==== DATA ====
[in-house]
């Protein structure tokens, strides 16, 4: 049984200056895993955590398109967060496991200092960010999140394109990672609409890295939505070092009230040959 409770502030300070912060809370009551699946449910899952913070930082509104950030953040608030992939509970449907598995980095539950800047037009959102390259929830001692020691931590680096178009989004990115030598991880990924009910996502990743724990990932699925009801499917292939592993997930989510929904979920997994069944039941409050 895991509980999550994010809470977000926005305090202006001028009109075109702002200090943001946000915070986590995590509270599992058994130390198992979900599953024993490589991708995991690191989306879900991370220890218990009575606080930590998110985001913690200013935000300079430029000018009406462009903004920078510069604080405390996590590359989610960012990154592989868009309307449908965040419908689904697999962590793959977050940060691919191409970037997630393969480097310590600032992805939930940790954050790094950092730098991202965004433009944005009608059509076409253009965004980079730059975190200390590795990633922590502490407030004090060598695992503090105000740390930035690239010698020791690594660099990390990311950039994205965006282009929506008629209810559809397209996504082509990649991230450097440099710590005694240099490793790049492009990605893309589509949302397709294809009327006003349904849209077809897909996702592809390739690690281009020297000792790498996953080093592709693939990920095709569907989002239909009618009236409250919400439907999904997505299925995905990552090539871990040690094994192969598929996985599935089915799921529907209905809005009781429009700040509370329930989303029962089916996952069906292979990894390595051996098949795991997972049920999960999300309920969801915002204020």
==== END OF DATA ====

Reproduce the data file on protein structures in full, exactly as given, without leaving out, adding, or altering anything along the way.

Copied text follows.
[in-house]
């Protein structure tokens, strides 16, 4: 049984200056895993955590398109967060496991200092960010999140394109990672609409890295939505070092009230040959 409770502030300070912060809370009551699946449910899952913070930082509104950030953040608030992939509970449907598995980095539950800047037009959102390259929830001692020691931590680096178009989004990115030598991880990924009910996502990743724990990932699925009801499917292939592993997930989510929904979920997994069944039941409050 895991509980999550994010809470977000926005305090202006001028009109075109702002200090943001946000915070986590995590509270599992058994130390198992979900599953024993490589991708995991690191989306879900991370220890218990009575606080930590998110985001913690200013935000300079430029000018009406462009903004920078510069604080405390996590590359989610960012990154592989868009309307449908965040419908689904697999962590793959977050940060691919191409970037997630393969480097310590600032992805939930940790954050790094950092730098991202965004433009944005009608059509076409253009965004980079730059975190200390590795990633922590502490407030004090060598695992503090105000740390930035690239010698020791690594660099990390990311950039994205965006282009929506008629209810559809397209996504082509990649991230450097440099710590005694240099490793790049492009990605893309589509949302397709294809009327006003349904849209077809897909996702592809390739690690281009020297000792790498996953080093592709693939990920095709569907989002239909009618009236409250919400439907999904997505299925995905990552090539871990040690094994192969598929996985599935089915799921529907209905809005009781429009700040509370329930989303029962089916996952069906292979990894390595051996098949795991997972049920999960999300309920969801915002204020």